The vomiting reflex is triggered by stimulation of chemoreceptors in the upper gastrointestinal (GI) tract and mechanoreceptors in the wall of the GI tract, which are activated by both contraction and distention of the gut as well as by physical damage. A coordinating center in the central nervous system controls the emetic response. Afferent nerves to the vomiting center arise from the abdominal splanchnic and vagal nerves, the vestibulolabyrinthine receptors, the cerebral cortex, and the chemoreceptor trigger zone (CTZ).6 The CTZ is located in the brain outside the blood-brain barrier, and therefore it is sensitive to agents circulating in the blood. Ingested toxins may stimulate chemoreceptors or may release 5- hydroxytryptamine (5-HT) from enterochromaffin cells in the gut wall. This action can result in vagal stimulation, and pathways to the CTZ are stimulated.


Vomiting can be caused by a diverse range of factors, all of which trigger the same mechanism. A psychological component also is involved. Factors such as foul smells, horrific sights, and violent motion (in travel) are external events perceived by higher brain centers and translated into the act of vomiting. Other factors have more obvious physical or chemical actions, such as overindulgence in food or drink, chemotherapy, chemicals including pesticides, bites and stings, some plants, opiate analgesics, or radiation.4

A number of diseases or conditions are associated with nausea and vomiting. They include adrenal insufficiency, hepatitis, Reye's syndrome, Addison's disease, diabetic ketoacidosis, myocardial infarction, hypercalcemia, some cancers, bacterial or viral infections, multiple sclerosis, labyrinthitis, vestibular neuronitis, pancreatitis, diabetic gastroparesis, irritable bowel syndrome, gallstones, peptic ulcers, gastroesophageal reflux, and intestinal obstruction.

Other causes include extreme pain, surgical procedures, raised intracranial pressure, and anxiety.4 Anxiety-inducing, threatening, or distasteful circumstances can result in so-called self-induced psychogenic vomiting. Vomiting may express hostility, as when a child vomits during a temper tantrum.3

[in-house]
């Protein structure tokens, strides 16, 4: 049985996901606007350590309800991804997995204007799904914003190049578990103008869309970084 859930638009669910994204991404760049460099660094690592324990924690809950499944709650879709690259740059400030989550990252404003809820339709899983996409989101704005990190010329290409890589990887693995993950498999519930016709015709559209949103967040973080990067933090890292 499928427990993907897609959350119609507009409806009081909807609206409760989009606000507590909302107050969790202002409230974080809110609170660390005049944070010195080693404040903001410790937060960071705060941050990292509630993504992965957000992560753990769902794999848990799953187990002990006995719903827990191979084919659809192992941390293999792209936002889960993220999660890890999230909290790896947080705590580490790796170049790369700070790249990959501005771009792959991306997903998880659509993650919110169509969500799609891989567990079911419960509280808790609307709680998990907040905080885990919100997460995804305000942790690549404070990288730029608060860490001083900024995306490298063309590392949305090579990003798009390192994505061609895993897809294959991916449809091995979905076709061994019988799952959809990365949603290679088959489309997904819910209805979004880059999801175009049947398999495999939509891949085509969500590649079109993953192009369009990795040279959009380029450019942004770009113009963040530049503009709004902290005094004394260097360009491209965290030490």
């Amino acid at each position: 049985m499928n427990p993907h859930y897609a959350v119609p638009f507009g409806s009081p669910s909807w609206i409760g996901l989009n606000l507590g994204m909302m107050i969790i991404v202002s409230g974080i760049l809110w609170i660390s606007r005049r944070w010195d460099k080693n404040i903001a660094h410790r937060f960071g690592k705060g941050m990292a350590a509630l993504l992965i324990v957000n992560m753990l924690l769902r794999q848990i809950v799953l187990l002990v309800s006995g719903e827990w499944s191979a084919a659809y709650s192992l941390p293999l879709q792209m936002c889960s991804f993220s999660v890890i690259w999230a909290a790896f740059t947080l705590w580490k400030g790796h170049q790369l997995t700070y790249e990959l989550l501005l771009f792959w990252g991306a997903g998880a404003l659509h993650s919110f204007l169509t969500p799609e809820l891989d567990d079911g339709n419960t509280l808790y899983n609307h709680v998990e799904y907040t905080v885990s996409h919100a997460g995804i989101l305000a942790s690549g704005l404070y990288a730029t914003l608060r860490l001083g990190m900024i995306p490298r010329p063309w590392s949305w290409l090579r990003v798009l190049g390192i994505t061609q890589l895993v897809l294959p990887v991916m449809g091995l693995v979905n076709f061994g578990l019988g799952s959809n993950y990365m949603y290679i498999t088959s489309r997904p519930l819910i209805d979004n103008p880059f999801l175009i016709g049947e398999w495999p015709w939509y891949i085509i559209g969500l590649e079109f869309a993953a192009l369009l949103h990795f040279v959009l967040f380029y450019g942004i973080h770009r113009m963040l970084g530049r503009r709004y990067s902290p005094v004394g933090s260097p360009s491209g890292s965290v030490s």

Drugs as Causes

As mentioned earlier, many drugs— including anesthetic agents, together with chemicals and biologicals—can cause nausea and vomiting as manifestations of systemic toxicity.5 Chemotherapeutic drugs are notorious for their emetogenic properties. The severity of chemotherapyinduced emesis depends on the particular drug used, the dose of the drug, and the method of administration.6 Unfortunately, the fact that most cancer treatments cause vomiting is common knowledge. This expectation creates anxiety, which compounds the problem for the pharmacist, nurse, and physician.

Women who undergo chemotherapy are more prone to vomiting than men, and younger patients are more susceptible. Young patients also are more prone to the side effects of certain antiemetics.4 Other factors predisposing patients to nausea and vomiting with chemotherapy include alcohol intake, previous morning sickness or motion sickness, course of treatment, poor antiemetic control in the past, and the treatment setting.